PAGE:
Blanton recommended that Historical Advisory Boards should have mandatory not just an advisory role to set priorities and make bureaucracy responsive. He also agreed with the PIDB’s recommendation that classified records of Congress should be subject to review, but should extended to judicial records as well.
American Historical Association (AHA) Executive Director Dr. Arnita Jones gave a brief review of the organization’s long-standing commitment to advocating for greater access to public documents. She then introduced two witnesses representing AHA.
The first was Dr. Richard Breitman, a Professor of History at American University. Dr. Breitman also served as the Director of Historical Research for the Nazi War Crimes and Japanese Imperial Government Records Interagency Working Group.
Dr. Breitman began by saying it was an excellent report and that he would love to see it fully implemented. He agreed with Mr. Blanton that funding would ultimately be the biggest stumbling block to realizing the recommendations. Professor Breitman agreed with the Board’s recommendation to give declassification priority to historically significant documents. However, he felt that to place the emphasis on only those from a national security or foreign policy standpoint was too narrow from a historian’s point of view. He also expressed concerns that if an emphasis is placed on historically significant documents and there is inadequate funding, it could have a detrimental effect on regular declassification efforts.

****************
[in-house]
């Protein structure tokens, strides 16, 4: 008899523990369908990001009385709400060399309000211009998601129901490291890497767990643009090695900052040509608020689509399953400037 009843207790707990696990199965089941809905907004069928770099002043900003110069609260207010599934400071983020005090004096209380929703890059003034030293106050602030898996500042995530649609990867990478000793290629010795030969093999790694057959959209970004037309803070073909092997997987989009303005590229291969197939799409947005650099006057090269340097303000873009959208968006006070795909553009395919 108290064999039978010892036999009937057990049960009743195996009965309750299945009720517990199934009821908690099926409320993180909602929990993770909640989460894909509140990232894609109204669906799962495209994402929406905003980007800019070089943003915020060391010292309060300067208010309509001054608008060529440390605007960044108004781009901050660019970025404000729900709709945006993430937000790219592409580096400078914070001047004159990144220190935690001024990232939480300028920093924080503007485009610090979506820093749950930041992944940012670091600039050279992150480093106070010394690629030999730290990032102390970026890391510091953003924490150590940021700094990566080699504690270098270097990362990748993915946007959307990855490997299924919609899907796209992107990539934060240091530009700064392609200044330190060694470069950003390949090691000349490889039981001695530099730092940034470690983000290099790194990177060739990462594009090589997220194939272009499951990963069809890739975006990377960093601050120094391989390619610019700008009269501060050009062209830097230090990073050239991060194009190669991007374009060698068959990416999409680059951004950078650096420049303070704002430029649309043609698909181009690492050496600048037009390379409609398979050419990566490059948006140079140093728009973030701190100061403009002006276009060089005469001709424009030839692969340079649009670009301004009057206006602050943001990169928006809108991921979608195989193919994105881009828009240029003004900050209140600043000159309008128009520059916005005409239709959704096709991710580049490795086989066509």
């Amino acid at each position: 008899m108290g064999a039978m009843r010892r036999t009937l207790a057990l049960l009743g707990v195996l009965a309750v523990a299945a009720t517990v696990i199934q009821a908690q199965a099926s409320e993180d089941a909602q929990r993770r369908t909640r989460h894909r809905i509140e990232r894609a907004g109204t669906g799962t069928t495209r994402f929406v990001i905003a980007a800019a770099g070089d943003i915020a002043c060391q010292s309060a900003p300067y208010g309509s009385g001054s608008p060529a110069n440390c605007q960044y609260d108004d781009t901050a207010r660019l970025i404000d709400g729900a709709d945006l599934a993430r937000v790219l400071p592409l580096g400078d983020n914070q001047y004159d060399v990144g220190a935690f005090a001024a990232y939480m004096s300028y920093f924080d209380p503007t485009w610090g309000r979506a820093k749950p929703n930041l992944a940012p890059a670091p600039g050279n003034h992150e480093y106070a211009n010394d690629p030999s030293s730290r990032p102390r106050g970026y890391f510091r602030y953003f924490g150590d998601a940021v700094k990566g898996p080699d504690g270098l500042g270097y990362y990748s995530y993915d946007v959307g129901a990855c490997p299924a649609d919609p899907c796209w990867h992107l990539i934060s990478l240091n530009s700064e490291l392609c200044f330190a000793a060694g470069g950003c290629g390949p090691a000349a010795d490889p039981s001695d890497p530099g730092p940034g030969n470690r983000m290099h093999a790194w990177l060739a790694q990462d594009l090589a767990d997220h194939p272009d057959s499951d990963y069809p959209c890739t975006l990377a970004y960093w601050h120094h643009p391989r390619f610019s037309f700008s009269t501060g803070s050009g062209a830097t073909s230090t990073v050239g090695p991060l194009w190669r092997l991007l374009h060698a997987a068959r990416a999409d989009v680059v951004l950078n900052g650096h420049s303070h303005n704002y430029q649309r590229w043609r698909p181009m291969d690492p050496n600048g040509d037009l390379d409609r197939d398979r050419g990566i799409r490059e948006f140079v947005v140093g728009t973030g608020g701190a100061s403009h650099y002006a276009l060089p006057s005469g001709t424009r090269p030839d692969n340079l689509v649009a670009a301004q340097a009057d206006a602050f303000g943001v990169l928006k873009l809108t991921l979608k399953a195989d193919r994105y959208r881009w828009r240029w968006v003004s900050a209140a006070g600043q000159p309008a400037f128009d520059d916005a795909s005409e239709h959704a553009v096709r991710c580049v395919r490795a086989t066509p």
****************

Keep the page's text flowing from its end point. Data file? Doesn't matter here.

Dr. Breitman expressed concern that a new National Declassification Center recommended by the Board to centralize declassification activities within NARA does not have enough authority as proposed since it would be created by executive order. He said reliance on executive orders for enforcement in the past has not worked because they have too many loopholes. He suggested a possible solution would be to transfer authority for declassification to NARA itself and allow it to enforce uniformity.
Dr. Breitman also criticized the report for failing to make the point that too many documents are classified in the first place and that has contributed to the overload of the declassification system.
Also representing AHA was Dr. Brian Martin, President and Chief Operating Officer, of History Associates, Inc.